Seller's perspective

Mulberry Clothing, a thrift store run by siblings Arshad Shawki and Kashfia Sujana, has been in the thrift store industry for some time. The pair work together on every aspect of their business, from stocking the store to actively styling each piece to create unique looks.

Sujana and Shawki, both students, have made the thrift business their profession in addition to their academics. Sujana attends Birshreshtha Munshi Abdur Rouf Public College, while Shawki is an undergraduate student at North South University. In addition to managing their online thrift business, they also assist their mother in running her online shop for handmade embroidered tote bags.

"We believe sustainable fashion is the way to go, as the fast fashion industry is leading to a huge waste of clothing and energy. Reusing clothing and accessories should be more popular among people," said Sujana, "As a thrift store, we make it easy for our customers to choose and buy affordable, sustainable clothing."

Thrift store owners like Shawki and Sujana are helping customers embrace the idea of reusing clothes. In places like Bangladesh, where many rejected garments end up in landfills, thrift stores provide an important alternative. Many are willing to sell their second-hand items to continue the cycle of sustainable fashion.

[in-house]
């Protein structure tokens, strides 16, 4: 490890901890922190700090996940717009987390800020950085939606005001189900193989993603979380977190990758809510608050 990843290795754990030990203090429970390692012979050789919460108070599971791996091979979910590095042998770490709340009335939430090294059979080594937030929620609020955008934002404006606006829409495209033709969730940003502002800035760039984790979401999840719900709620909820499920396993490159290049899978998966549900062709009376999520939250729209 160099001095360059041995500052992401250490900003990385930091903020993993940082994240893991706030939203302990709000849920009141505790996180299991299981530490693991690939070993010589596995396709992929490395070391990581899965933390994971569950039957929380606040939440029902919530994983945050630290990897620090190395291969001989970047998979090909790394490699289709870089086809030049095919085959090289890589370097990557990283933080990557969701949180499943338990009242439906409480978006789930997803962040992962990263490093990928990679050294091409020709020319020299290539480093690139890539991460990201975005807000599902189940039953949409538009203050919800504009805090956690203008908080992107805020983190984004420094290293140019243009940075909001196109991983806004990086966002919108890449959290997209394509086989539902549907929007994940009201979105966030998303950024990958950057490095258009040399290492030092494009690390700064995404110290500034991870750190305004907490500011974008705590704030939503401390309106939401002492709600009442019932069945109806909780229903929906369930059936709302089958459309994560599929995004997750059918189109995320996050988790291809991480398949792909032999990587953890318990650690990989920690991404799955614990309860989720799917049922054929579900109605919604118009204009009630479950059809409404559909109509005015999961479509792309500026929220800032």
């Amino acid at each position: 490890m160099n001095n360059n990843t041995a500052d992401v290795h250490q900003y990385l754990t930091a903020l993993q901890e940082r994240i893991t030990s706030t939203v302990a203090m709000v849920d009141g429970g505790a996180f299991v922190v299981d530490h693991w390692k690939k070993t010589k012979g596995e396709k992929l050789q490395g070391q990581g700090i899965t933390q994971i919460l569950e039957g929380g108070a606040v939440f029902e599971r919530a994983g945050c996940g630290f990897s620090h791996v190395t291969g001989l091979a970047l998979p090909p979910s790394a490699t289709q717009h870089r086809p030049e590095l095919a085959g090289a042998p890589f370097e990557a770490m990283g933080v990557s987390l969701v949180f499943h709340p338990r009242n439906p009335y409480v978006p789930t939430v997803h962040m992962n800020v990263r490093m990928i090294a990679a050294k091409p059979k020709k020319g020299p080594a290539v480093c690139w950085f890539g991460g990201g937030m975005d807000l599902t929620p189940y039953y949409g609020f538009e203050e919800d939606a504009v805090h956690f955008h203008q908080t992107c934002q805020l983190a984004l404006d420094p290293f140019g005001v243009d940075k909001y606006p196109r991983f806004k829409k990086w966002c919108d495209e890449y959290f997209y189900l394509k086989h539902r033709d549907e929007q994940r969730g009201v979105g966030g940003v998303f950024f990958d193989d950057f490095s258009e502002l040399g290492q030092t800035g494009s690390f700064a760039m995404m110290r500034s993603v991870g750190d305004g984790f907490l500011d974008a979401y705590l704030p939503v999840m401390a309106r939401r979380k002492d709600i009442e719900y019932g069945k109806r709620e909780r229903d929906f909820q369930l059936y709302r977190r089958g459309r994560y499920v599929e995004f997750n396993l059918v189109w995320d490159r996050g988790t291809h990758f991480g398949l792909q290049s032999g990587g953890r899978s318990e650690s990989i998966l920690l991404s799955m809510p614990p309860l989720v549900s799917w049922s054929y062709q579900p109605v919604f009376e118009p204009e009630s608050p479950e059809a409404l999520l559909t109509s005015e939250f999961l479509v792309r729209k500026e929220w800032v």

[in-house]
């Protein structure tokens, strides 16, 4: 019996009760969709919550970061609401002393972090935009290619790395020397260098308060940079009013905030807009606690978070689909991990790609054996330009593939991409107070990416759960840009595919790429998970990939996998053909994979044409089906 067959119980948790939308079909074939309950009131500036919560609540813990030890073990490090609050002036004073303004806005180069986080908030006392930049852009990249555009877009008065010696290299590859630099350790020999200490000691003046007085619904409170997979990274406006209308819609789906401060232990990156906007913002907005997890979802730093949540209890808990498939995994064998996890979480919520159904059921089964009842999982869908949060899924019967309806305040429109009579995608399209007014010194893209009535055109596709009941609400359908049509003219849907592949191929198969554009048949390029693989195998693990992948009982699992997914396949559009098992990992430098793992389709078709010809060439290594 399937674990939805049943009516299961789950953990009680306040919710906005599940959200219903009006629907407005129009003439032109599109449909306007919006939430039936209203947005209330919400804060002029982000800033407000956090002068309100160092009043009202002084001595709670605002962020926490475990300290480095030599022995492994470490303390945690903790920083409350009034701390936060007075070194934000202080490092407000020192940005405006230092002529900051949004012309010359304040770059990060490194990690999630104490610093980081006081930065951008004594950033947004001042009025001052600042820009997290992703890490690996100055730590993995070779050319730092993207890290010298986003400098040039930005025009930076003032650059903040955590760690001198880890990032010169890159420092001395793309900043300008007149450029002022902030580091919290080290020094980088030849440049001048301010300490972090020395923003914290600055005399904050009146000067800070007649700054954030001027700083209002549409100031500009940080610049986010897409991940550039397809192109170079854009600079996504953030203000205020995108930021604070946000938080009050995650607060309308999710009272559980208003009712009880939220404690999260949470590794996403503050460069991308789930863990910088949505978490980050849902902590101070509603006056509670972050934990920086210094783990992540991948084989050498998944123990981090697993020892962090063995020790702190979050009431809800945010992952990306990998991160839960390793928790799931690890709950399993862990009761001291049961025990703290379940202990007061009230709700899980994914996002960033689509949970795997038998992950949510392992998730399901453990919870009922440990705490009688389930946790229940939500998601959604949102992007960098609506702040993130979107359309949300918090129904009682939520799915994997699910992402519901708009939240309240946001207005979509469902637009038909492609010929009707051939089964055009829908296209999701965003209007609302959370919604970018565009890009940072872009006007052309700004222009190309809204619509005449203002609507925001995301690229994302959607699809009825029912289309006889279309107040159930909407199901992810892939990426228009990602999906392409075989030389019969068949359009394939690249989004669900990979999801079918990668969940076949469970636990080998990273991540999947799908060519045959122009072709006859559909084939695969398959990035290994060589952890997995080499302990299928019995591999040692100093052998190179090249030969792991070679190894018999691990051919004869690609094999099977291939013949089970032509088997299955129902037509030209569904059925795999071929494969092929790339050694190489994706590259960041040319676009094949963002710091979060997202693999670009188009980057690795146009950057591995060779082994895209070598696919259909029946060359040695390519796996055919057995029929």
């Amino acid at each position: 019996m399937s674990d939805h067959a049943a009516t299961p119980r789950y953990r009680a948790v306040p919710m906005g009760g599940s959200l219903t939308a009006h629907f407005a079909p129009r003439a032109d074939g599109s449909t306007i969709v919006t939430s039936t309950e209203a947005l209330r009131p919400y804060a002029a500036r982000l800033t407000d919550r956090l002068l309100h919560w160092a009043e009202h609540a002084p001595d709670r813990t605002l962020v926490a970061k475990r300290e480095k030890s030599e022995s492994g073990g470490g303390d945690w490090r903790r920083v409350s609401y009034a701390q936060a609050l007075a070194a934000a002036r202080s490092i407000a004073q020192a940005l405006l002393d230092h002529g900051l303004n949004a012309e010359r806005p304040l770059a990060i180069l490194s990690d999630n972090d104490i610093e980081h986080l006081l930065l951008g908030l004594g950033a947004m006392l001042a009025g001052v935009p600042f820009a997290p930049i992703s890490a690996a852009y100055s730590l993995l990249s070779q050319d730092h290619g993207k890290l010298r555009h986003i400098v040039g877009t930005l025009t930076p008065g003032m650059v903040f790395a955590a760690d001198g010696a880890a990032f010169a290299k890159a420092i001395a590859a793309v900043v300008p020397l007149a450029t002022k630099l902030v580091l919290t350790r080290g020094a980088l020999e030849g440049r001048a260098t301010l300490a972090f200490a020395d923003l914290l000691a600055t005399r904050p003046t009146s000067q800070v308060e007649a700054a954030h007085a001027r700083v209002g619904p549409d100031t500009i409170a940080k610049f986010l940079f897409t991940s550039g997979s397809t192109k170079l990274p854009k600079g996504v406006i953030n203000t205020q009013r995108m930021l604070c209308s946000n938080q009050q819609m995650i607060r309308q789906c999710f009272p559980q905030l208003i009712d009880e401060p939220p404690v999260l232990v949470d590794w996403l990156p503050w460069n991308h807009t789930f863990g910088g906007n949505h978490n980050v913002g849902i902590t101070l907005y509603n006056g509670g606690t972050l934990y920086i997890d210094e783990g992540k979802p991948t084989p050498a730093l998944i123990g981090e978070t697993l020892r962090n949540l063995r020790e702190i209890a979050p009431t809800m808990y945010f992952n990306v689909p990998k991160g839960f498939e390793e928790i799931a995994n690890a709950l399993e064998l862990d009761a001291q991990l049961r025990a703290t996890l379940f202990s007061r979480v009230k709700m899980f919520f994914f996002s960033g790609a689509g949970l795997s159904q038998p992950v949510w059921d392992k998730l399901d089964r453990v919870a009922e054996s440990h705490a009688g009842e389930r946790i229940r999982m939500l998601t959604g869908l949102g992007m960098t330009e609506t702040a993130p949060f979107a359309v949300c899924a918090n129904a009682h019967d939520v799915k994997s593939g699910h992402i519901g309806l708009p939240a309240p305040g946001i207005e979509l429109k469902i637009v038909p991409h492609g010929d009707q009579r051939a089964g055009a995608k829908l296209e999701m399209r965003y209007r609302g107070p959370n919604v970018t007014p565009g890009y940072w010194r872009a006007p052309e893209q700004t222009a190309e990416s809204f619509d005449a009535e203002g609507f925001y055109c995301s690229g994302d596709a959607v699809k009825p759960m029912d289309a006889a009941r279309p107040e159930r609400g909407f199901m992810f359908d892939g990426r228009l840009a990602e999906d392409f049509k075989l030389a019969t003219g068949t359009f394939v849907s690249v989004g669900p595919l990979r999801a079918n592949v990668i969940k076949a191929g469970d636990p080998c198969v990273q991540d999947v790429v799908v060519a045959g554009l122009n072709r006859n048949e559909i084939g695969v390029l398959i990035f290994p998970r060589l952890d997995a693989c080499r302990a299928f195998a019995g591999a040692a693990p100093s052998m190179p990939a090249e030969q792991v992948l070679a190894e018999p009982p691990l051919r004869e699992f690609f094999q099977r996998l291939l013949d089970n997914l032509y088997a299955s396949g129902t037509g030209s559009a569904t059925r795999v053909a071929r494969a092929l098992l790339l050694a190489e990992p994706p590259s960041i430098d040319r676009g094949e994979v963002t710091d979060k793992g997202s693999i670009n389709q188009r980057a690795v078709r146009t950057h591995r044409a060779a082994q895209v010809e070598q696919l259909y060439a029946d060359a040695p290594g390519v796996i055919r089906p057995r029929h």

At Mulberry Clothing, the goal is to offer customers high-quality products at the lowest possible prices. "Most of our customers come to us looking for an affordable option, but they also appreciate being able to browse a variety of clothing options from different cultures that are difficult to find in one place," said Sujana.

"They don't mind minor defects if it means they can find something unique. We always include a photo of any faults in our posts to ensure customers are aware of any issues. We think customers are drawn to unique clothing at a reasonable price," she added.

Sweet Repeats Bd, another friendly online thrift store by Fatima Tasnim Maliha, a fresh graduate from BRAC University, shared her stance on the impact of thrifting.

"The cycle of reusing clothes is the main theme of our business, and it always comes with an environmental safety purpose," said the owner.

"My store is positively motivating people to wear sustainable clothing, as people are becoming more conscious and shifting their interest to thrift items. They can enjoy good-quality, affordable clothing while also helping the environment. People love the idea of pre-loved items supporting a great cause like saving our planet."

The rise of environmentally conscious sellers has helped customers understand the importance of sustainable fashion practices. Many buyers were previously unaware of their clothing choices' ethical and environmental implications. Still, thrift stores are now catering to a sustainable practice of reusing clothes, making them a better option for individuals who want to stay on-trend while also being mindful of their environmental impact.